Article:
Problem Brewing New Music to Show a Different Side of Compton

The young MC is on a quest to be the next star hailing from the famed Los Angeles ‘hood.

Posted: 12/13/2011 09:07 AM EST
Rapper Problem, Compton, young MC, Los Angeles

Rappers looking to get a foot in the door could learn a thing or two from Compton upstart Problem. Now on the fast track to hip hop stardom, the versatile lyricist made a name for himself penning songs for his heroes (Snoop Dogg, DJ Quik, Kanye West) and is currently watching “Last Love,” the new single from his upcoming Plan B, climb Billboard’s Urban charts. How does he do it? BET.com spoke with the West Coast’s next big thing to find out. He told us what sets him apart from his peers, why his hometown Compton doesn’t define his music and why the time is now for him and his Diamond Lane Music Group team.

 

BET.com: You grew up in Compton but you were born overseas in Germany. How does your upbringing come through in your music?

 

Problem: I’m just rhyming about life. Just living and just the everyday sh-- that people go through. It’s not really a trap rap or a party rap or girl rap. It’s really just about life and good music. Compton’s a real small part of me. It was a major influence in me, but it’s not only me.… Yeah, I’m tryna take Compton out of Compton. Let people see all the cool stuff I get to see.… You know what I’m saying?

 

Yeah. You’ve worked with legends from Teddy Riley to Snoop Dogg. What is it about you that made them take notice?

 

‘Cause they kept seein’ me. I stayed in their face. I didn’t force what I was doing on them. They had to ask me what I was there for. But when they asked me, I was ready to talk. And I been talkin’ ever since.

 

The opportunity is just step one. Once you get a shot you still have to be prepared to take full advantage.

 

If you stay ready, you ain’t gotta get ready. I always was sharpening the knife, always working. But when I got the call to be places, even if I didn’t have a ride or whatever, I would get there. And sometimes it didn’t work, but I would just bump into the right people — Snoop Doggs, the Quincy Joneses and Teddy Rileys — if you a real grinder and you really tryna do this, you gon’ figure out a way to get in this situation.… I’ve had a chance to work with a lot of people and I’ve gotten a chance to sharpen my knife for right now because my time is right now.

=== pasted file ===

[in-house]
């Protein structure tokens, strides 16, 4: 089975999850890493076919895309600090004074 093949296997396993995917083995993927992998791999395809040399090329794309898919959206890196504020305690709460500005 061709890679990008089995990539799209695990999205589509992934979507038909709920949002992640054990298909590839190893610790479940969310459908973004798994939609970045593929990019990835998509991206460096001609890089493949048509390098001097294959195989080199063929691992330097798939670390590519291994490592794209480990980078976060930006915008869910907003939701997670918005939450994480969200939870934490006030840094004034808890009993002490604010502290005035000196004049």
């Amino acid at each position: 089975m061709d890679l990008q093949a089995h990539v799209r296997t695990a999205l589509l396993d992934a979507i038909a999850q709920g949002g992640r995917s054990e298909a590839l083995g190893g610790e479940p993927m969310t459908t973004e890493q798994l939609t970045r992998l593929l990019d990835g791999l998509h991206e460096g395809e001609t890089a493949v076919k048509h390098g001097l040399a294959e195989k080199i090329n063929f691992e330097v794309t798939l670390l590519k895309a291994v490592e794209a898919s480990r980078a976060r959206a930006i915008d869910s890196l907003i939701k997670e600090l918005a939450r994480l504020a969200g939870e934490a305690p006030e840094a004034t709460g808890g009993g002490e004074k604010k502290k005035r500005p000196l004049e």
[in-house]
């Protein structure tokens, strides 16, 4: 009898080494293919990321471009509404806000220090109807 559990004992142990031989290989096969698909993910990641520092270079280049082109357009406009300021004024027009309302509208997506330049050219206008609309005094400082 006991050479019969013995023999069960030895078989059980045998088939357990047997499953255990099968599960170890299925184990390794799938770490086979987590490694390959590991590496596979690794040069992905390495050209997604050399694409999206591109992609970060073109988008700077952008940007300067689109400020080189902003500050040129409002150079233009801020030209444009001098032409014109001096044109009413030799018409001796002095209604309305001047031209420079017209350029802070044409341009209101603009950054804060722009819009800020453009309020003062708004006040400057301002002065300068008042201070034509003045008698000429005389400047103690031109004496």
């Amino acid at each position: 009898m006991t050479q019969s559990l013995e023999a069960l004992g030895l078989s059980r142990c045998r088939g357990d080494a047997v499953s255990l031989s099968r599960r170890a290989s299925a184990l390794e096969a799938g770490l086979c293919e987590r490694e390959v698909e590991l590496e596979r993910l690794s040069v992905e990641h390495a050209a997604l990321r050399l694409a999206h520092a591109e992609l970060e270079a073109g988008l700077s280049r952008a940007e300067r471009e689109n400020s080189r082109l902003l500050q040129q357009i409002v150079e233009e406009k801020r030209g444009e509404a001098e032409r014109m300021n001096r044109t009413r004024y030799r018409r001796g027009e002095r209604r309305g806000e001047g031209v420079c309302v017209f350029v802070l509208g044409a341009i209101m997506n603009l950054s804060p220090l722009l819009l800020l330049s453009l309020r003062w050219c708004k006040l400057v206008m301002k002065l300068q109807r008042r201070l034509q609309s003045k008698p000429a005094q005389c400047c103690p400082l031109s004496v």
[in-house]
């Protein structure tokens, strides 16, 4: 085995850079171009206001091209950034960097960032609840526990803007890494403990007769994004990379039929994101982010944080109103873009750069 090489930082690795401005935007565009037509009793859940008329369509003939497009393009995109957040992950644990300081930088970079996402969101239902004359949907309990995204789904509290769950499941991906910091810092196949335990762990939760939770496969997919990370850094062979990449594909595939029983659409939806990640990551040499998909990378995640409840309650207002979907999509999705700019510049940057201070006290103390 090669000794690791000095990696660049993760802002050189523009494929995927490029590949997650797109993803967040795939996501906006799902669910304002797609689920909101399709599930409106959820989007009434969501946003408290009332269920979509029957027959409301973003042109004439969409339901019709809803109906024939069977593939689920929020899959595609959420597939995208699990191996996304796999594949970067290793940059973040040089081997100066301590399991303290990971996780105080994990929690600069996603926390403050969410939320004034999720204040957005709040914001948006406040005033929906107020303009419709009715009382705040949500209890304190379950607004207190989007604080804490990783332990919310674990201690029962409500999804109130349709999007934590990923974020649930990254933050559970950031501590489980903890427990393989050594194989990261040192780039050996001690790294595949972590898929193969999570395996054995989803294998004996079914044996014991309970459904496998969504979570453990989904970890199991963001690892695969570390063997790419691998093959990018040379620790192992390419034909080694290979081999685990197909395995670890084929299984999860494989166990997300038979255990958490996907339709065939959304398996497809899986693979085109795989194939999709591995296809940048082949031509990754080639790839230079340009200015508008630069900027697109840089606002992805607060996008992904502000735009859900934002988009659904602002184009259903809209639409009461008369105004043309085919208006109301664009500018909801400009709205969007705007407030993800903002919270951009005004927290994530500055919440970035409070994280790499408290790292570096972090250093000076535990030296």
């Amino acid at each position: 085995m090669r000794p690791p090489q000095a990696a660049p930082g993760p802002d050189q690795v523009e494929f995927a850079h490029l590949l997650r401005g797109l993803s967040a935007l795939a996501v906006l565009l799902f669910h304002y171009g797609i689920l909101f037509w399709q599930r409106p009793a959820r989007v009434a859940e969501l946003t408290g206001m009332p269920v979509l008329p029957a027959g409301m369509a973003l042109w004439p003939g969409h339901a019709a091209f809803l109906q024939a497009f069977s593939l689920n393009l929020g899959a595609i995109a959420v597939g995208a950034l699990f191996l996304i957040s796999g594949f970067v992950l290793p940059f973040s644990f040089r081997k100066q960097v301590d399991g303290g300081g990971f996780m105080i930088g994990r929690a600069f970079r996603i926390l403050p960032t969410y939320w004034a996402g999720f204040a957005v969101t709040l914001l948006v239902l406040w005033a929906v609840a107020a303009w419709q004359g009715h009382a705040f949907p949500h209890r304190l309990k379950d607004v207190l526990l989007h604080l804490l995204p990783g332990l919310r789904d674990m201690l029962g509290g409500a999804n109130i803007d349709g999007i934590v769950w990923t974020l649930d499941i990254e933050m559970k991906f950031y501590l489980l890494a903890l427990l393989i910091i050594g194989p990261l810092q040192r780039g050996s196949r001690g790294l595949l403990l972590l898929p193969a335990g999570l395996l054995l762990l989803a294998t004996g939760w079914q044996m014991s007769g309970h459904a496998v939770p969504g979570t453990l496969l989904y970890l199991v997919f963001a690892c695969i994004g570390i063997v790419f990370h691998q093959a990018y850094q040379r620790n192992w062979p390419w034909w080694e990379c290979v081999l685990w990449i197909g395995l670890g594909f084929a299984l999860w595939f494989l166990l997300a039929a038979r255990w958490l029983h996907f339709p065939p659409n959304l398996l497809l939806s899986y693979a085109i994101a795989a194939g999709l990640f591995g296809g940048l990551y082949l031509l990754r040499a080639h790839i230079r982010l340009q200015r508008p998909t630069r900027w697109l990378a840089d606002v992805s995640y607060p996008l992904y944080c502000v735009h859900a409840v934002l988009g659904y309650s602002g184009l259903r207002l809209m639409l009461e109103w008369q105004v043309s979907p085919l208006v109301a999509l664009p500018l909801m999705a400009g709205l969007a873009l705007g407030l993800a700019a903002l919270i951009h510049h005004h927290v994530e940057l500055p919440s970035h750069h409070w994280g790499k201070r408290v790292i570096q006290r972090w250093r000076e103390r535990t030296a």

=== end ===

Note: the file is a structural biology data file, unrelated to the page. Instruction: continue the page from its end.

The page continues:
What have you learned from being around those people and observing the industry?

 

The art of delivery. To watch somebody take my words and turn ‘em into theirs — that’s me, but it doesn’t sound like me. That means they have such powerful delivery and your delivery is everything. And it’s not just verbal. Your delivery when people see you, how you’re delivered, how you’re conceived, the right records, the right outfit, the right team. You get to see how everything works. And then just to watch a real record be created. Where a symphony might come in. There’s different stuff I might do in my music now that I wasn’t doin’ before.

 

Your career is just starting, but do you have an ultimate goal for yourself in music?

 

I want to be the go-to guy for my side. I want to be what Snoop Dogg was to the West Coast. I want my name to be mentioned with the elite. I know it takes a lot of hard work and dedication, but I want it. I don’t wanna be the only man, I just wanted to be one of the men…. And I wanna musically challenge myself every time I’m in the studio. I wanna take risks. I wanna be known as the dude like, “Woah, he said that?! He just had a horn section come in right here!” I wanna take it there.

 

You wanna push things forward, right.

 

Yeah, but still in my own way.

 

 

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(Photo: Courtesy Universal Republic Records)

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